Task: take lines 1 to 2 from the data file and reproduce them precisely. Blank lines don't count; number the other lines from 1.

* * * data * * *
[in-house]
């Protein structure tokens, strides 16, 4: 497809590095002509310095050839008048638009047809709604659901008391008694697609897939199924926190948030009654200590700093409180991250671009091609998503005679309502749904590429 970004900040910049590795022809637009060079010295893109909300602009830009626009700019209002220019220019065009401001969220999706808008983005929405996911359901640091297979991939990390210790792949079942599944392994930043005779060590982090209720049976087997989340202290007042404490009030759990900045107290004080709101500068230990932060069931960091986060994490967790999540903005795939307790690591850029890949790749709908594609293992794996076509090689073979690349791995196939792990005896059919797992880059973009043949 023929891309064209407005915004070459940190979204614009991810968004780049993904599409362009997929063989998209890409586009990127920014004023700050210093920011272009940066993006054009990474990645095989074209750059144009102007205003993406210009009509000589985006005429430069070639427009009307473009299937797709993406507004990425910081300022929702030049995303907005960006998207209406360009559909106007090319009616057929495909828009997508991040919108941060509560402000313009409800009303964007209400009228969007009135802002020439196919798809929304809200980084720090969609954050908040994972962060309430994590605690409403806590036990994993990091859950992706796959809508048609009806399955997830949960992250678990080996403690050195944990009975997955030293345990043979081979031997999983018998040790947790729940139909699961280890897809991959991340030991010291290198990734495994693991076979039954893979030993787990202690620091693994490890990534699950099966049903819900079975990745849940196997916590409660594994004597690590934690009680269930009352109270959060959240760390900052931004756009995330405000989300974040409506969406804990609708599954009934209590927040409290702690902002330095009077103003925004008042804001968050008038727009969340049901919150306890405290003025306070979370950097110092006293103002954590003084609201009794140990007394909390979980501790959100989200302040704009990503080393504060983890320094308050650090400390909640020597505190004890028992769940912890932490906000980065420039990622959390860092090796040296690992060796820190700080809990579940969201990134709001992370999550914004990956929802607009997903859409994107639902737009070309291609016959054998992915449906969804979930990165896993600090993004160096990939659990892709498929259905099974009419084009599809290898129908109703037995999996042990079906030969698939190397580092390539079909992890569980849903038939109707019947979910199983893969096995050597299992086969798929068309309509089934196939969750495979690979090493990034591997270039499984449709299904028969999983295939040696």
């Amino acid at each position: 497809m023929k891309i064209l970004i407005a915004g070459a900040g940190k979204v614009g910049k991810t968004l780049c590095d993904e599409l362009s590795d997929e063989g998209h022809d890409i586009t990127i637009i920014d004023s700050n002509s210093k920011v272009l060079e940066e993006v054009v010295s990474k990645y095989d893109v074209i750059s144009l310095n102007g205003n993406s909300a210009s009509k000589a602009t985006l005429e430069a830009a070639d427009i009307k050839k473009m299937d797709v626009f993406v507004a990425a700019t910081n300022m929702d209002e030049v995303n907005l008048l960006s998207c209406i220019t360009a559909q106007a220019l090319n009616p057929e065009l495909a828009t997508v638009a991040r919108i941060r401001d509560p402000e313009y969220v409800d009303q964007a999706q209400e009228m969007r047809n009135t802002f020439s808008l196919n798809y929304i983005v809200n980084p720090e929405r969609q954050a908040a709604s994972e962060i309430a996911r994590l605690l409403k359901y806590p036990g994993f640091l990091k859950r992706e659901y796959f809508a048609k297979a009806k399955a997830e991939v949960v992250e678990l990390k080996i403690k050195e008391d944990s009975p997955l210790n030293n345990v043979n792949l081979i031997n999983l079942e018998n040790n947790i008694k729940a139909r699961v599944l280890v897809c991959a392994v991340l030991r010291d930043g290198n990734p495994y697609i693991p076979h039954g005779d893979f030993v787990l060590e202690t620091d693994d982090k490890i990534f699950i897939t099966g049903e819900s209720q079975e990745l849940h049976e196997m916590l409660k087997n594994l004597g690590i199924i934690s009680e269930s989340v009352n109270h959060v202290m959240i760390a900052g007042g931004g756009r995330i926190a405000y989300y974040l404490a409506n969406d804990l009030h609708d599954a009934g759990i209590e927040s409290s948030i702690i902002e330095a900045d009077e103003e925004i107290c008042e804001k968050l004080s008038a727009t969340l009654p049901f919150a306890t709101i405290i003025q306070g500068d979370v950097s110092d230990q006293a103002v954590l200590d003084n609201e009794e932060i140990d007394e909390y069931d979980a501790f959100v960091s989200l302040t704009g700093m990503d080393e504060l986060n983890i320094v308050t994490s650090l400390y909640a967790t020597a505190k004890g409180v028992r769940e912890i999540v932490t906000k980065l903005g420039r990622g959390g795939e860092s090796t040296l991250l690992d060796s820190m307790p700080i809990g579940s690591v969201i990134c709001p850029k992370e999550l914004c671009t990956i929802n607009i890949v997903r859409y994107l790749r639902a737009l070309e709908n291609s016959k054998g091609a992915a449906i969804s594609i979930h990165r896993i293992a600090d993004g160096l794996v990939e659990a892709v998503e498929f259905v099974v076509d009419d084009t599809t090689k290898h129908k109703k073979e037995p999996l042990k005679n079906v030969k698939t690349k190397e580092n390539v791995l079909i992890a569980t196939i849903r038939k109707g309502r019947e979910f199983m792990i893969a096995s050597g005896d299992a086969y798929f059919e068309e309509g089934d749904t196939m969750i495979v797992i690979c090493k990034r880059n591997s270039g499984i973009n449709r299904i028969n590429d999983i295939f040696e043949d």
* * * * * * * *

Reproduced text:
[in-house]
């Protein structure tokens, strides 16, 4: 497809590095002509310095050839008048638009047809709604659901008391008694697609897939199924926190948030009654200590700093409180991250671009091609998503005679309502749904590429 970004900040910049590795022809637009060079010295893109909300602009830009626009700019209002220019220019065009401001969220999706808008983005929405996911359901640091297979991939990390210790792949079942599944392994930043005779060590982090209720049976087997989340202290007042404490009030759990900045107290004080709101500068230990932060069931960091986060994490967790999540903005795939307790690591850029890949790749709908594609293992794996076509090689073979690349791995196939792990005896059919797992880059973009043949 023929891309064209407005915004070459940190979204614009991810968004780049993904599409362009997929063989998209890409586009990127920014004023700050210093920011272009940066993006054009990474990645095989074209750059144009102007205003993406210009009509000589985006005429430069070639427009009307473009299937797709993406507004990425910081300022929702030049995303907005960006998207209406360009559909106007090319009616057929495909828009997508991040919108941060509560402000313009409800009303964007209400009228969007009135802002020439196919798809929304809200980084720090969609954050908040994972962060309430994590605690409403806590036990994993990091859950992706796959809508048609009806399955997830949960992250678990080996403690050195944990009975997955030293345990043979081979031997999983018998040790947790729940139909699961280890897809991959991340030991010291290198990734495994693991076979039954893979030993787990202690620091693994490890990534699950099966049903819900079975990745849940196997916590409660594994004597690590934690009680269930009352109270959060959240760390900052931004756009995330405000989300974040409506969406804990609708599954009934209590927040409290702690902002330095009077103003925004008042804001968050008038727009969340049901919150306890405290003025306070979370950097110092006293103002954590003084609201009794140990007394909390979980501790959100989200302040704009990503080393504060983890320094308050650090400390909640020597505190004890028992769940912890932490906000980065420039990622959390860092090796040296690992060796820190700080809990579940969201990134709001992370999550914004990956929802607009997903859409994107639902737009070309291609016959054998992915449906969804979930990165896993600090993004160096990939659990892709498929259905099974009419084009599809290898129908109703037995999996042990079906030969698939190397580092390539079909992890569980849903038939109707019947979910199983893969096995050597299992086969798929068309309509089934196939969750495979690979090493990034591997270039499984449709299904028969999983295939040696």